Ahead of the Curve
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It may not have been the most exciting play of NFL 2009 (that'd be Favre's TD pass to Greg Lewis to beat the 49ers), but it was certainly the most talked about: Patriot coach Bill Belichick's bold decision to go on 4th & 2 in their Week 10 game against the Colts.

It was the most talked about coaching decision since Ara Parseghian settled for a 10-10 tie against Duffy Daugherty's Spartans in their 1966 battle of college unbeatens.  Ara was roundly criticized, but who wouldn't kiss their sister for a national championship?

For all the flak Belichick took from fans and media (including a former Patriot who gives pedestrian analysis on ESPN), the NFL coaching club was having none of it.

It seems Bill's brazen behavior has started a trend of audacious play-calling among NFL coaches.  When you've won three Super Bowls, your peers take notice of headlines you make.

It's not as if gridiron gurus have never pulled a rabbit outta' the hat before.  But surprises have usually taken the form of trick plays or new offensive (wildcat) / defensive schemes.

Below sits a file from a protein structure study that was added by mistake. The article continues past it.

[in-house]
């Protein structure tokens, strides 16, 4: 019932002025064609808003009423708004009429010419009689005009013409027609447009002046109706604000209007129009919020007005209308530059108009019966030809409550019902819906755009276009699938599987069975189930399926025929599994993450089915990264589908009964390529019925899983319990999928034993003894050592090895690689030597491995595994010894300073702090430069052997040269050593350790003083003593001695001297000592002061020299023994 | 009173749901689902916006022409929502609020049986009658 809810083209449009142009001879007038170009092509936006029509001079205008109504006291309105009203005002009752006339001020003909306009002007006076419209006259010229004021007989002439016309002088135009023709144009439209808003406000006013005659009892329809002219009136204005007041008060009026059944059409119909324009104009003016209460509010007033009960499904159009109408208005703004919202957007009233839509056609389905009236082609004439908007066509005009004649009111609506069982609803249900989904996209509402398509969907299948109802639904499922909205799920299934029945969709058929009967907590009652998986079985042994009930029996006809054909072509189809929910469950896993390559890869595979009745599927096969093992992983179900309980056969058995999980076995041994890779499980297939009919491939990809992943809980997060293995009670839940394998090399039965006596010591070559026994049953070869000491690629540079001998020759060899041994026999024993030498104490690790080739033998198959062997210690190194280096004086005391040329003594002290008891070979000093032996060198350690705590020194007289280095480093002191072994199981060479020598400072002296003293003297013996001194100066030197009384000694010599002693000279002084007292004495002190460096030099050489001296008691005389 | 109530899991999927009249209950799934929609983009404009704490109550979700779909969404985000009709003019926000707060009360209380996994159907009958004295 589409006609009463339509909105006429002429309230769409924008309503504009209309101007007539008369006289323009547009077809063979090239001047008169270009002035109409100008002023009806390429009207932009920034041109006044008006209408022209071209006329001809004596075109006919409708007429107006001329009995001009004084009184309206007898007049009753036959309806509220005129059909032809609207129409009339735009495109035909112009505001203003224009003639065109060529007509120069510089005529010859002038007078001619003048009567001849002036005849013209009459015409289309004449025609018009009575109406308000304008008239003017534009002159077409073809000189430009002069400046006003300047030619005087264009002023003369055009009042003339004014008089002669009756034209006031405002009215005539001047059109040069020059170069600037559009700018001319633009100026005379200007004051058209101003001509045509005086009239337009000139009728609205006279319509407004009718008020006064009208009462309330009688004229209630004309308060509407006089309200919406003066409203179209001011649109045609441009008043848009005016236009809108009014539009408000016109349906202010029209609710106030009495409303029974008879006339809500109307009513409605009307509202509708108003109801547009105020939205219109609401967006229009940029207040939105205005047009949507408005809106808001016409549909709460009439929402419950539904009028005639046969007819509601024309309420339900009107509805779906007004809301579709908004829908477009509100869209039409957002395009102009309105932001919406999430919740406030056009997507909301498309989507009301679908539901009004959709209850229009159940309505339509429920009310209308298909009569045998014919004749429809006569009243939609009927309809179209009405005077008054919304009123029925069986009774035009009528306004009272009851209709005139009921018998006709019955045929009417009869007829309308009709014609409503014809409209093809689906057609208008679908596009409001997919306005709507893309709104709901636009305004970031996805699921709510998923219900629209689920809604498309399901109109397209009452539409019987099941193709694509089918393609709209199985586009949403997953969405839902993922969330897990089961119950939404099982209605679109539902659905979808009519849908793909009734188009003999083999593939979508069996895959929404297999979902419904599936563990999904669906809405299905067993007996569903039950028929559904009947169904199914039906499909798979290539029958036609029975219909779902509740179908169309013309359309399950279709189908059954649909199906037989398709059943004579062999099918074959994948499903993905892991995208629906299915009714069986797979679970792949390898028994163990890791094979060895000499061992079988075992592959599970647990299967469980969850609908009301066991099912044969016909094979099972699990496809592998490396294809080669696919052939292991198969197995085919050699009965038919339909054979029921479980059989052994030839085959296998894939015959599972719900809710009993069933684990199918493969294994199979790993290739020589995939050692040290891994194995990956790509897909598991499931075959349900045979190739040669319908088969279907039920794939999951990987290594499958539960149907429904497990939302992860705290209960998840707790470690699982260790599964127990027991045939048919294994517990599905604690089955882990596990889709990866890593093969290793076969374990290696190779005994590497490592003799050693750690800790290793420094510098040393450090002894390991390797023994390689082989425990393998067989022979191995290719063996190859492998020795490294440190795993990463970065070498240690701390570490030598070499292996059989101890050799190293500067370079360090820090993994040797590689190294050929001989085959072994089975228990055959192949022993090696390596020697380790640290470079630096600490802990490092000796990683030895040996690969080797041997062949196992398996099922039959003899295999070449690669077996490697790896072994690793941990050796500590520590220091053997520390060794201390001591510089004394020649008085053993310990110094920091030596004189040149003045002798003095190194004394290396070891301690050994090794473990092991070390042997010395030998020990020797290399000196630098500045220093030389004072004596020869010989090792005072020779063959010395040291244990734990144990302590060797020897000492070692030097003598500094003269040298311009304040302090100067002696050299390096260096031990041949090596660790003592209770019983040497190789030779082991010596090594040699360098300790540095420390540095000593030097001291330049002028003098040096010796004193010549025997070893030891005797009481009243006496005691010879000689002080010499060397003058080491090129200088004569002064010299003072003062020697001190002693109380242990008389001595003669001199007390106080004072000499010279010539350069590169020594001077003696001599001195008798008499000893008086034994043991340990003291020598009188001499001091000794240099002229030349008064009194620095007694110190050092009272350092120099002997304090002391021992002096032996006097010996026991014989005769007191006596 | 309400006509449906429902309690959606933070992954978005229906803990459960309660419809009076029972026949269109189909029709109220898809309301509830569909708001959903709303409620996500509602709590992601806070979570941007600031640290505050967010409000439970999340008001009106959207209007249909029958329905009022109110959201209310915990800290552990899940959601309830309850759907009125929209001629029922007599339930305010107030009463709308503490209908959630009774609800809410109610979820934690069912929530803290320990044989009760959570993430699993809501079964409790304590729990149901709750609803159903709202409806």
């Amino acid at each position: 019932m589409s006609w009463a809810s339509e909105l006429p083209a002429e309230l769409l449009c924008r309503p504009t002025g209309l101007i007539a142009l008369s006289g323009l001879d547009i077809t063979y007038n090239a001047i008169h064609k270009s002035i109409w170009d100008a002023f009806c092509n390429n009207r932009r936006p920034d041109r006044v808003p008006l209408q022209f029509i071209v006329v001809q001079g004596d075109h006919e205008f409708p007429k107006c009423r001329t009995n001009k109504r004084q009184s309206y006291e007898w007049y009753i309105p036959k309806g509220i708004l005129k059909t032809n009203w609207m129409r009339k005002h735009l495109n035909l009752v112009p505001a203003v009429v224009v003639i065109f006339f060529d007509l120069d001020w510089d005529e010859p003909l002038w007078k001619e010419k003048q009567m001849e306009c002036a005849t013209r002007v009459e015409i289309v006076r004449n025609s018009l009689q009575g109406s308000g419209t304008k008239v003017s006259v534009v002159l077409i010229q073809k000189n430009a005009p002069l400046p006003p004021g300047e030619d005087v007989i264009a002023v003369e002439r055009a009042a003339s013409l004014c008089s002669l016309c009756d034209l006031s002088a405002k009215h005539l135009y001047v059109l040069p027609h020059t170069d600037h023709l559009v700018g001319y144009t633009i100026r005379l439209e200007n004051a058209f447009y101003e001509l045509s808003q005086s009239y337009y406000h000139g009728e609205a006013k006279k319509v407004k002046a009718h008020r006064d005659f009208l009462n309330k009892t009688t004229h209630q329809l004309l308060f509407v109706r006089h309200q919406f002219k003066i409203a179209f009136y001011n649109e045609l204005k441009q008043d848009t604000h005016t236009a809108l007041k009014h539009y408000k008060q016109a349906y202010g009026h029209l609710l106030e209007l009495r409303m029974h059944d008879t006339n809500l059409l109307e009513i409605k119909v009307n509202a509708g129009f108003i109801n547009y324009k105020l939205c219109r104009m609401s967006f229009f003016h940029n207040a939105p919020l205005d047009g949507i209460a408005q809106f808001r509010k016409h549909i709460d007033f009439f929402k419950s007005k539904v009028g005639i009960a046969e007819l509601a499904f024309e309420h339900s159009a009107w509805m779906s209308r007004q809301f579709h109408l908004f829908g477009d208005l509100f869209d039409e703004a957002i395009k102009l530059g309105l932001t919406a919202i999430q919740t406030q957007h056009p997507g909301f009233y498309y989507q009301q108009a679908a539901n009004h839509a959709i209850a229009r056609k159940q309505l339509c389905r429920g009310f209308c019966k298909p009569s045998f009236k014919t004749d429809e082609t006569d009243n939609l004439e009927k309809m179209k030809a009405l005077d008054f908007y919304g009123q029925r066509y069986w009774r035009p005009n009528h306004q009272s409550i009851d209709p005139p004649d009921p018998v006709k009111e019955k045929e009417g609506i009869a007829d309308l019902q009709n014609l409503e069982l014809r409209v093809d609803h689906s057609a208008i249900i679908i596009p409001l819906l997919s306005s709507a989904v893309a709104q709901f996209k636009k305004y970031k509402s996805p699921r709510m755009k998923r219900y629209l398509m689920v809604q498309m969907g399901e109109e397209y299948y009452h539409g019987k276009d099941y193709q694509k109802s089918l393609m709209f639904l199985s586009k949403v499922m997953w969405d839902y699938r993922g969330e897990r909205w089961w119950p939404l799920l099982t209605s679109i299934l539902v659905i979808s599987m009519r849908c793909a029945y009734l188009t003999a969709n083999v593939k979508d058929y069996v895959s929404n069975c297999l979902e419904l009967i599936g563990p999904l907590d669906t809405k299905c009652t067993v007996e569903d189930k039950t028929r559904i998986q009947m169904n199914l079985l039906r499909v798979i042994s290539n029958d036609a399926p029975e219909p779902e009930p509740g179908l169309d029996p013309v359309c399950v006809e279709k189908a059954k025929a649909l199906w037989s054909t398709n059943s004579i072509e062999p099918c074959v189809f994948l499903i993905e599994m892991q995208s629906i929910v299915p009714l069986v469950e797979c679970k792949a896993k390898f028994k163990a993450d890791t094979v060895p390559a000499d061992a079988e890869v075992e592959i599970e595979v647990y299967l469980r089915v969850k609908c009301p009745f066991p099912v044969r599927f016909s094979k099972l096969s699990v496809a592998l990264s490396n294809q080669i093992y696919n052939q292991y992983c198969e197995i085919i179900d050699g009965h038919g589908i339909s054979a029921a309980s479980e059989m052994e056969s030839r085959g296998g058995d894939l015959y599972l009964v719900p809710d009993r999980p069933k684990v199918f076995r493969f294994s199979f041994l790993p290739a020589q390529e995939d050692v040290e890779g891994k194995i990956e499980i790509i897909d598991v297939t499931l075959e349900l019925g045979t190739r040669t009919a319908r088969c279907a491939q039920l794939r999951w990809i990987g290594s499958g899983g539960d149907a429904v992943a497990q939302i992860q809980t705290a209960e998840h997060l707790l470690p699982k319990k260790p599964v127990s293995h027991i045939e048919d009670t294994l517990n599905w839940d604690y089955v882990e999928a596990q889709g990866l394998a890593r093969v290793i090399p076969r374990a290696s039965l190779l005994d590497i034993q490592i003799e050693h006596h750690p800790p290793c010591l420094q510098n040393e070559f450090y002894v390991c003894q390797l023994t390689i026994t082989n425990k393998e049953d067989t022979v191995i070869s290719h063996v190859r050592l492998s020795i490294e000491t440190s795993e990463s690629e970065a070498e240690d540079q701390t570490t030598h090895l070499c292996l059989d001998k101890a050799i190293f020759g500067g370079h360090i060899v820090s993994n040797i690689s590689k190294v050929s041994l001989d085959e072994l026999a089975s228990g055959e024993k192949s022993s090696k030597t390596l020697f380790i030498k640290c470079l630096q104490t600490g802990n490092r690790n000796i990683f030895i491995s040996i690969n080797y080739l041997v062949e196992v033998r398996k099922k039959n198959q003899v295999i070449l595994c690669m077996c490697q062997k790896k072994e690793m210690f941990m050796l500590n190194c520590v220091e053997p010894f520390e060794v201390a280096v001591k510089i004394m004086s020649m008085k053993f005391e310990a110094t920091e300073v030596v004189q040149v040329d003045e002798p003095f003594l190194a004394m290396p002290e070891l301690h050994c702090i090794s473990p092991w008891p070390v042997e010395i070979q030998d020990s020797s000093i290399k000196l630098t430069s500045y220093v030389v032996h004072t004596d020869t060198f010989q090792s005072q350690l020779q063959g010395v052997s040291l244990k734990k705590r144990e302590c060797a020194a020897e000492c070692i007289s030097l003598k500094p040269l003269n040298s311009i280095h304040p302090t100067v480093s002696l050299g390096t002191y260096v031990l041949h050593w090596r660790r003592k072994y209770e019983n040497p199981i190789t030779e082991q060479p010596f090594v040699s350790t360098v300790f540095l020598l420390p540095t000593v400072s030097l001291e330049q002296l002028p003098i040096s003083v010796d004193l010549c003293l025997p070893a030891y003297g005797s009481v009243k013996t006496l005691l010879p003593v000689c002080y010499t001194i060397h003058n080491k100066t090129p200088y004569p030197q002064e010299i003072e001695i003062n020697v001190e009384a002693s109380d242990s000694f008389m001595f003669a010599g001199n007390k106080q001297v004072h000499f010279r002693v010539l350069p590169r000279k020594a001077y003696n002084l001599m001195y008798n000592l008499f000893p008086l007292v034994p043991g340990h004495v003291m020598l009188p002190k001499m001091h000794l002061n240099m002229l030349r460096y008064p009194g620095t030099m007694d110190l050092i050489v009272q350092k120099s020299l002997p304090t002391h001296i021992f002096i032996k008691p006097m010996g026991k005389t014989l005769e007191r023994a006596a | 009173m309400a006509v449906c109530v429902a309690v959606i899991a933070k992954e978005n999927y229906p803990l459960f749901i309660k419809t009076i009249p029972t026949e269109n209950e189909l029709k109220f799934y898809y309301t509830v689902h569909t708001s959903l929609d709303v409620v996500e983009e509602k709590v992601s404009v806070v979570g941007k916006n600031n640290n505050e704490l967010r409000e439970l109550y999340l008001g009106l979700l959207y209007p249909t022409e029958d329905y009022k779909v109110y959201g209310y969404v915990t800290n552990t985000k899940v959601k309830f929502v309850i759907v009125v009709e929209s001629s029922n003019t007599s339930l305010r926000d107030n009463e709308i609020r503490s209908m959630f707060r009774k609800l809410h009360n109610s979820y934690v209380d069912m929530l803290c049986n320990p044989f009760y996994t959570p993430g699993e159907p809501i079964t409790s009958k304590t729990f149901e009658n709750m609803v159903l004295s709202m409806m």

Or is it the Del Rio Effect?  The kneel-down order Jaguars' coach Jack Del Rio gave RB Maurice Jones-Drew versus the Jets in Week 10 was as startling a play call as any in 2009.  But by Monday morning, few remembered and all chatter was about Belichick.

The ice that had frozen coaching styles into a predictable state for decades has been shattered. You might say Bill has become the Great Emancipator of NFL coaches who have now been freed-up to make field decisions as they please, not as they're expected.

It's a new attitude that says: Damn the torpedoes and full speed ahead!

Pittsburgh Steelers' coach Mike Tomlin flaunted all football conventions in Week 15 by calling for an on-side kick against Green Bay when leading in the 4th quarter.

Week 16 saw Colts' coach Jim Caldwell shock the football community by pulling his starters in the 3rd quarter of their game against the Jets, passing on a possible perfect season.

And then there's Saints' coach Sean Payton.  His team down 10-6 to the Colts in Super Bowl 44, he surprises everyone and calls for an on-side kick to open the second half.

It was a rash, over-anxious call.  The Saints already had momentum, their defense had stymied the Colts for a quarter and there was an entire half left to play in a close game.

And it shouldn't have worked.  On-side kicks are a free-for-all.  As prepared as the Saints were, the Colts' Hank Baskett (81) was still in the best position to make the recovery.

Payton applied Belichick-bravado and it paid off.  But it's a double-edged sword: it can stick a dagger into the heart of your opponent or put a deadly weapon right into his hands.

Steven Keys

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